Eartha Kitt Eartha Kitt

Eartha Kitt, an actress well known for her turn as TV's Catwoman and a singer whose choral calling cards included the sultry and seasonal "Santa Baby," died on Thursday of colon cancer, says a family spokesperson. She was 81.

Kitt's career spanned six decades, during which time she won two Emmys (for her voice work in The Emperor's New School, a small-screen adaptation of the animated feature The Emperor's New Groove) and collected several Tony and Grammy nominations.

Kitt began her career in 1946 as one of the Sans-Souci Singers in Katherine Dunham's Broadway production Bal Negre. That performance drew the appreciation of Orson Welles, who cast Kitt in his Paris staging of Faust — and later dubbed the exotic beauty the "most exciting woman in the world."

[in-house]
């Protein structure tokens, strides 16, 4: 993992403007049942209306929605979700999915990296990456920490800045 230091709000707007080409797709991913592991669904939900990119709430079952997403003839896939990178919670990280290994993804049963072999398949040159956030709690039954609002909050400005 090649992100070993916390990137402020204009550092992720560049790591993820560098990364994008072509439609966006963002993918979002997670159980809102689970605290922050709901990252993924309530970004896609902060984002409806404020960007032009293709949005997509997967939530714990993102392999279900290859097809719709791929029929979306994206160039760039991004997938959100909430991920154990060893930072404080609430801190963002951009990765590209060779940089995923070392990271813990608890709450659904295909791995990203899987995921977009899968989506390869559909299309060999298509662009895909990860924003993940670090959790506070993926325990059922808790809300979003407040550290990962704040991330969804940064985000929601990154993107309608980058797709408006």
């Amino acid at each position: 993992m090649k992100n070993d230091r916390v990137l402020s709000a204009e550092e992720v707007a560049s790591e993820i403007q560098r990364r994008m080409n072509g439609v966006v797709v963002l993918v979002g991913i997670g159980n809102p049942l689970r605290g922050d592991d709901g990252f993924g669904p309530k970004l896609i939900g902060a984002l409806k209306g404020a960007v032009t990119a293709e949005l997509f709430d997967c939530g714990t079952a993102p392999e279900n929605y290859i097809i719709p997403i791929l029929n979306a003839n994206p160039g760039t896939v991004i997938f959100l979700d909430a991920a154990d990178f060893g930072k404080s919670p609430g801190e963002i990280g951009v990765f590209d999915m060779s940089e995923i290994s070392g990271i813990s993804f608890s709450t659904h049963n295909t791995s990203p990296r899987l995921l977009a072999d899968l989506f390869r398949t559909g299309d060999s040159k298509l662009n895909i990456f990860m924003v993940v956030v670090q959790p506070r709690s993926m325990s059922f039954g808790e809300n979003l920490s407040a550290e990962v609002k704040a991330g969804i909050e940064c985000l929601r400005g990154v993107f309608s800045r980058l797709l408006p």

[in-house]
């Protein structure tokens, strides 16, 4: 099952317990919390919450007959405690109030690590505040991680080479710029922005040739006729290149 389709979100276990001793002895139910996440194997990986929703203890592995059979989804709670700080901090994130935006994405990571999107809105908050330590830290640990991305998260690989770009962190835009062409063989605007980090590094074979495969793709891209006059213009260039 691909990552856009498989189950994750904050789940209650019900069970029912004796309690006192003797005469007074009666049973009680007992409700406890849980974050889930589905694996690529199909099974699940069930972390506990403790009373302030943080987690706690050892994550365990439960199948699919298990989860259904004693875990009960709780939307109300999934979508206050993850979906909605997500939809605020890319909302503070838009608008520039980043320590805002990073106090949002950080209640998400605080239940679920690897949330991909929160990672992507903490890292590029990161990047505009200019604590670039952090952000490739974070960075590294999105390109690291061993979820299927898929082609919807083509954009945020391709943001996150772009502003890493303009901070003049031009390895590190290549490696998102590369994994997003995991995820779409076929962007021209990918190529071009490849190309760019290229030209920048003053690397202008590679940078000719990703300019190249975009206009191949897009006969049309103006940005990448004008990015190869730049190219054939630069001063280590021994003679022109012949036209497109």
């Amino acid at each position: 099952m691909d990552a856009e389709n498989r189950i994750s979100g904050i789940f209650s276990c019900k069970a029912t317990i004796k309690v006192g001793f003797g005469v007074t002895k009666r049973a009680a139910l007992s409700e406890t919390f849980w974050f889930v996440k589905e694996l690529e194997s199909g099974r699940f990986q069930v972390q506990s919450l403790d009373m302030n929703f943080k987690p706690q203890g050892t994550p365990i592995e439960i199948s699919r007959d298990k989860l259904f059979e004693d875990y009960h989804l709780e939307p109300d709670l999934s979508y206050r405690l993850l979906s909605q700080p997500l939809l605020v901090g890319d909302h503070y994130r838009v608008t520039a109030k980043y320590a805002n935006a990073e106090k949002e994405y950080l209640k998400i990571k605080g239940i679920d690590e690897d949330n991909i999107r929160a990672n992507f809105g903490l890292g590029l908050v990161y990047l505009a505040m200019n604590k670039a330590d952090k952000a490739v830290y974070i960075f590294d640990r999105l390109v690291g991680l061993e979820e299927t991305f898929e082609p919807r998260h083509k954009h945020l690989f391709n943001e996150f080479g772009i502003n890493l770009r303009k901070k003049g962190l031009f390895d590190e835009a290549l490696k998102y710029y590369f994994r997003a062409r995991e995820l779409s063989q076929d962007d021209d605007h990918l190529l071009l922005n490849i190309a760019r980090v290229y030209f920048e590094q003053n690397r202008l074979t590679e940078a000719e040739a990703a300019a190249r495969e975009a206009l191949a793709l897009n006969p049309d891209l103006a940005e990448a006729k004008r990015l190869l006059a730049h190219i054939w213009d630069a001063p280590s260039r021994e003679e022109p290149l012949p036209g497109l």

Kitt's debut album was released in 1954 and featured such songs as "I Want to Be Evil" and "Santa Baby." Her first lead film role came in 1958, starring opposite Nat King Cole in St. Louis Blues.

On television, Kitt of course made a purrrrfect fit as Catwoman on the late-1960s Batman series, replacing Lee Meriwether (who originated the role in a TV-movie). A 1965 guest appearance on I Spy netted Kitt an Emmy nomination.

As an author, she penned three autobiographies as well as Rejuvenate, a 2001 guide to staying physically fit.

In her personal life, Kitt was famously outspoken. After condemning the Vietnam war at a White House luncheon hosted by Lady Bird Johnson, she was investigated by the FBI and CIA, and found herself performing almost exclusively overseas.

Kitt's most recent performances included providing the voice of Yzma in the 2000 Disney release The Emperor's New Groove and a 2003 Broadway revival of Nine (where she replaced Chita Rivera).